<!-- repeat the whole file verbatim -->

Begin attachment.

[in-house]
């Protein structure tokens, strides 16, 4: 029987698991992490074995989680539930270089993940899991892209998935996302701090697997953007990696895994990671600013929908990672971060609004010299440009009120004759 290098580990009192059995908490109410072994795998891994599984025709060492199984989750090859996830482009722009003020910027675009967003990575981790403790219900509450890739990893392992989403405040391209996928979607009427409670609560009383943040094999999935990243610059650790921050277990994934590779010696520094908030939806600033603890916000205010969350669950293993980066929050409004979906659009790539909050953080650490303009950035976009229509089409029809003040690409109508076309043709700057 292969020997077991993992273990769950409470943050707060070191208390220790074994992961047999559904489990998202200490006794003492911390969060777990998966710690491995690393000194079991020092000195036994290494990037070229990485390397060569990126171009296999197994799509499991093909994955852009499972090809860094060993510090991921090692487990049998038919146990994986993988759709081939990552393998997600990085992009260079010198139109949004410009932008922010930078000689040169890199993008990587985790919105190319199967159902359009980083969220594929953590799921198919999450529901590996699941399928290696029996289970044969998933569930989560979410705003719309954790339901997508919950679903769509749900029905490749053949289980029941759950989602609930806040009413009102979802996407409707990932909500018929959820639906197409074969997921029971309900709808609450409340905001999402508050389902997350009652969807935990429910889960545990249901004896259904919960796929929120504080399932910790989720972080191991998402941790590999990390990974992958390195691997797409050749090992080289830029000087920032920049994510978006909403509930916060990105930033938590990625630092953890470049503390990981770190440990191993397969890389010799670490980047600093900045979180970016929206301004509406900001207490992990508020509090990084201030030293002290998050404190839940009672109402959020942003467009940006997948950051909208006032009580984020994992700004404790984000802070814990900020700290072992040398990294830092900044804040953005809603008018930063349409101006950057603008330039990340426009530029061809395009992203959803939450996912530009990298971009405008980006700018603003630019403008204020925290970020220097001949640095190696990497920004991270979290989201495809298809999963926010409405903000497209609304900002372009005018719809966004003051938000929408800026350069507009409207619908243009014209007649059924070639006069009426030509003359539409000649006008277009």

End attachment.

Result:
[in-house]
């Protein structure tokens, strides 16, 4: 029987698991992490074995989680539930270089993940899991892209998935996302701090697997953007990696895994990671600013929908990672971060609004010299440009009120004759 290098580990009192059995908490109410072994795998891994599984025709060492199984989750090859996830482009722009003020910027675009967003990575981790403790219900509450890739990893392992989403405040391209996928979607009427409670609560009383943040094999999935990243610059650790921050277990994934590779010696520094908030939806600033603890916000205010969350669950293993980066929050409004979906659009790539909050953080650490303009950035976009229509089409029809003040690409109508076309043709700057 292969020997077991993992273990769950409470943050707060070191208390220790074994992961047999559904489990998202200490006794003492911390969060777990998966710690491995690393000194079991020092000195036994290494990037070229990485390397060569990126171009296999197994799509499991093909994955852009499972090809860094060993510090991921090692487990049998038919146990994986993988759709081939990552393998997600990085992009260079010198139109949004410009932008922010930078000689040169890199993008990587985790919105190319199967159902359009980083969220594929953590799921198919999450529901590996699941399928290696029996289970044969998933569930989560979410705003719309954790339901997508919950679903769509749900029905490749053949289980029941759950989602609930806040009413009102979802996407409707990932909500018929959820639906197409074969997921029971309900709808609450409340905001999402508050389902997350009652969807935990429910889960545990249901004896259904919960796929929120504080399932910790989720972080191991998402941790590999990390990974992958390195691997797409050749090992080289830029000087920032920049994510978006909403509930916060990105930033938590990625630092953890470049503390990981770190440990191993397969890389010799670490980047600093900045979180970016929206301004509406900001207490992990508020509090990084201030030293002290998050404190839940009672109402959020942003467009940006997948950051909208006032009580984020994992700004404790984000802070814990900020700290072992040398990294830092900044804040953005809603008018930063349409101006950057603008330039990340426009530029061809395009992203959803939450996912530009990298971009405008980006700018603003630019403008204020925290970020220097001949640095190696990497920004991270979290989201495809298809999963926010409405903000497209609304900002372009005018719809966004003051938000929408800026350069507009409207619908243009014209007649059924070639006069009426030509003359539409000649006008277009």